Decisions must also be made about quality control. If the content is an extension of the instructors' classroom, then the instructor is probably the quality control person. If the institution is trying to develop marketable content, then there may be some quality standards specified.

Training
Training is one of the most important layers of support. Yet its importance and funding is often overlooked or under funded. Training must be provided each term to instructors designing and updating materials and to students using the system.

Training for content design must include two levels. An introductory course must be provided for new instructors each semester. Advanced instruction will always be in demand. If instructors don't receive training, the demand on the Helpdesk increases.

Although LMS are becoming self-explanatory, students may require instruction to ensure that they are not left behind. For discipline-specific LMS modules, additional training may be needed.

Helpdesk
A Helpdesk is the nexus support layer for LMS. Helpdesk staff must be able to answer basic questions about LMS design and use, be able to indicate whether problems are with the LMS, the network, the workstation, or the user. And, they receive a surprising number of questions about the content, too, whether chemistry, history, or economics.

Nearly ninety percent of the respondents to the Gartner survey provided in-house support for LMS. Only a handful provided 24 x 7 support.

System Administration
System administration falls into two categories: Hardware/OS administration and LMS server administration.

In a well-run institution, a team performs the Hardware/OS administration for multiple servers, regardless of the applications running on the servers. This enables them to perform standard tasks across multiple servers at the same time, saving resources and ensuring that nothing is overlooked. These tasks include backups, OS security updates, monitoring, and OS version upgrades.

The LMS server administrator is responsible for making sure the LMS application upgrades are installed. The administrator must collaborate with the training personnel and Helpdesk in case upgrades cause end-user issues.

The LMS server administrator and Hardware/OS administrator work closely together to ensure that the application and operating system are optimally configured and that uptime is monitored.

Enterprise Portal Interface
As enterprise portals become more common on campuses, it is important to consider the interfaces between an LMS and other campus portal interests such as the Library, Registration, and Enrollment functions. Increasingly, the LMS will have a separate portal, provided by the vendor.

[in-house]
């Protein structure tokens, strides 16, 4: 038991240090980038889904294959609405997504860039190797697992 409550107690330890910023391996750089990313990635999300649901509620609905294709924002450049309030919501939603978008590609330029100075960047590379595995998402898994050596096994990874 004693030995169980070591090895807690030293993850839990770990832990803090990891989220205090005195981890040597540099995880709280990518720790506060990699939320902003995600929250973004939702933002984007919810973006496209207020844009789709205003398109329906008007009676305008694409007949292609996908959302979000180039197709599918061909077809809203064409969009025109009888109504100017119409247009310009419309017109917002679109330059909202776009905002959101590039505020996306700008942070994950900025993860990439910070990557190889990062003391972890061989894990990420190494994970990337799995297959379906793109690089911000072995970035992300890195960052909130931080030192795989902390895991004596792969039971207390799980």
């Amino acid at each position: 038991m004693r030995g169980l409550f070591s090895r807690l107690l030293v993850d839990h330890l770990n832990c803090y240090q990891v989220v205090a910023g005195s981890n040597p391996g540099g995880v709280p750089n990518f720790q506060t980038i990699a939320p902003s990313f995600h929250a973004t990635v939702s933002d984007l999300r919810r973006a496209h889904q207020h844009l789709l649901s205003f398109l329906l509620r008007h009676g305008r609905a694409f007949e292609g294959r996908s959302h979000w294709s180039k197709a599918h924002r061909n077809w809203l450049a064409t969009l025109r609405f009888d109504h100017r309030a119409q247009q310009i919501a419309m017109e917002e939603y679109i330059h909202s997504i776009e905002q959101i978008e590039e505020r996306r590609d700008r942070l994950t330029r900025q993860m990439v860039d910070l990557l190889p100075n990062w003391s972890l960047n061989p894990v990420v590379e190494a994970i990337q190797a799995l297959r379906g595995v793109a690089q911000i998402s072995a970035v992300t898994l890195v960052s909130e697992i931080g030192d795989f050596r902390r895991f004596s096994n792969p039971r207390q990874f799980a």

Refresh Costs
All of these systems should be replaced within the next five years. This means all new servers, new versions of the operating system, and new versions of the LMS. There are several ways to calculate the costs. But, if an institution d'esn't plan for it, the system will fall apart.

Other Layers of Support
Hopefully the large list above won't discourage an institution planning to implement LMS. Other considerations include Digital Rights Management, Disaster Recovery Planning, interfaces with Video Streaming and Wireless Networking.

No Shortcuts
Shortcuts don't work. If the network fails, the stress on the Helpdesk increases. If there isn't an integrated enrollment and authentication system, students won't get their homework assignments on time. Without a refresh budget, systems will become obsolete and investments wasted.

The Most Important Part - The Glue
The parts of a sailboat are not individually complex. But, if they are not well integrated and managed, a sailor may end up swimming back to shore. Similarly, the support layers for Learning Management Systems are individually simple. But, it is the glue of teamwork that makes it work. This means lots of planning meetings. Institutions that don't have this glue should have an emergency raft in place.

The Future
It is early in LMS development and the diverse products in place today have little to no interoperability. All of the energy in technical support and content development may need to be converted or redone as better systems and vendors take over leadership - and other vendors collapse. There is a growing interest in open source software LMS solutions. And discipline-specific tools will become an increasing factor. It is important to track developments in this area to make strategic decisions. No matter how well we've done, we're not finished.